It was John Koronka's birthday Monday.
There was no surprise waiting for the newly-turned 26-year-old Tuesday, as his solid eight-inning performance eventually went for naught during the Rangers' 3-2 loss to the Toronto Blue Jays at Ameriquest Field in Arlington.
Toronto starter Roy Halladay wasn't much for surprises either; his strong performance of 7 2/3 shutout innings topped Koronka's eight solid innings and sent Koronka to the dugout with his sixth loss.
"You take every start with the same approach," said Koronka, who gave up six hits and three runs, and tossed a career-high 108 pitches. "I try to go out there and not give up any runs, any hits, anything."
Koronka's stingy mindset was in full force as he retired the first 13 Blue Jays before Shea Hillenbrand's single in the fifth.
But solo home runs by Russ Adams in the sixth and Eric Hinske in the eighth proved deadly for a pitcher who hasn't received much offensive support during his rookie campaign.
"John was good," said Showalter. "It's unfortunate ... that shouldn't get overlooked."
Perhaps 26 isn't Koronka's luckiest number: He's pitched 26 1/3 innings over his five losses this season and has gotten just one run of support. It was the fifth time this season he had received zero runs of support.
Of Koronka's 100 innings this season, 26 1/3 have come against an All-Star lineup: Halladay, Seattle's Felix Hernandez (two starts), San Francisco's Jason Schmdit and Chicago's Jose Contreras.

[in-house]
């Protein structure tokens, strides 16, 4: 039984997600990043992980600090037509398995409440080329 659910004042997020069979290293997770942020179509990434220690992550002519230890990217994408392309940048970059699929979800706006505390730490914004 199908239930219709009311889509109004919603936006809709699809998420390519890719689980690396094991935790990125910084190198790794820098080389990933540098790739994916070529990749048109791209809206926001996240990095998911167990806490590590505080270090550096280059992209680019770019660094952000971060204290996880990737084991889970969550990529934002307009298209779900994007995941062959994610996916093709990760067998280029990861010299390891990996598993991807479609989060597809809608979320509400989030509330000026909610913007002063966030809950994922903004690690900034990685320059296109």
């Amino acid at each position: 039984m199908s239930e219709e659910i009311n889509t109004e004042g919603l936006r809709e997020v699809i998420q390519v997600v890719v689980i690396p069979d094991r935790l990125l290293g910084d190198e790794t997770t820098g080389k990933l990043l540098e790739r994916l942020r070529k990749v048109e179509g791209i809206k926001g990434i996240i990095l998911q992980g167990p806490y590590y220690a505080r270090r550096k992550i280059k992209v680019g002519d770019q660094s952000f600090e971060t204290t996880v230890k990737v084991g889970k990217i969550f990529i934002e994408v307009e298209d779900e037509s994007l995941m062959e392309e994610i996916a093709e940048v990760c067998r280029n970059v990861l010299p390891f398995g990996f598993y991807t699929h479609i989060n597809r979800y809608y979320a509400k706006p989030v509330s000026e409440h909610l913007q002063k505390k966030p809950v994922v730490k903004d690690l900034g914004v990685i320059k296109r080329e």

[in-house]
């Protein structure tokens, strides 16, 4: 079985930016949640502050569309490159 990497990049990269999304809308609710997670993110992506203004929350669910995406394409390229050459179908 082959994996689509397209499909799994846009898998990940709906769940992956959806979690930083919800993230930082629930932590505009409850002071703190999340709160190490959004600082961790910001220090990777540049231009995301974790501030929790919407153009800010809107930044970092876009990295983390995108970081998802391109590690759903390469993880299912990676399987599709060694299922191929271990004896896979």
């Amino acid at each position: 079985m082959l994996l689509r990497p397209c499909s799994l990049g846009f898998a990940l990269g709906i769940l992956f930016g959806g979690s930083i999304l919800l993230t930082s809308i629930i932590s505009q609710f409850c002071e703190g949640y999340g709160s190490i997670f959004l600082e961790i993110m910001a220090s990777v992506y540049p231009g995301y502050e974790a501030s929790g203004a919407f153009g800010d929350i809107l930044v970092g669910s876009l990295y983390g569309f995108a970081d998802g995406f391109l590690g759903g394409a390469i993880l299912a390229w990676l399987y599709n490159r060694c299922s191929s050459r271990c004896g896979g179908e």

The Rangers' bats did wake up in the ninth with All-Star closer B.J. Ryan on the hill. After singles by Mark Teixeira and Mark DeRosa, Ian Kinsler lined a ball to center that scored Teixeira to make it 3-1.
Kevin Mench then pinch-hit for Brad Wilkerson and lined out to second, and Rod Barajas struck out on an 11-pitch at-bat that would have ended the game, but the ball went to the backstop, allowing him to reach first safely and DeRosa to score.
Gary Matthews Jr. flew out to right to end the game.
"[Koronka] kept us in that game and gave us a chance to make that comeback in the ninth," said Showalter. "A lot of positives came out of this game. I like the way we battled back. Kinsler and Barajas had great at-bats against one of the best closers in the game."
Other positives Showalter claimed were Michael Young's 1,000th hit and seeing reliever Wes Littleton make his first Major League appearance. He retired current All-Stars Vernon Wells and Troy Glaus in the ninth.
"I had a lot of things running through my mind," said a smiling Littleton. "But I couldn't remember any of them because my heart was beating so fast. I thought it was about to beat out of my chest."
Taking positives could help turn a negative trend for the Rangers on their way to the All-Star break.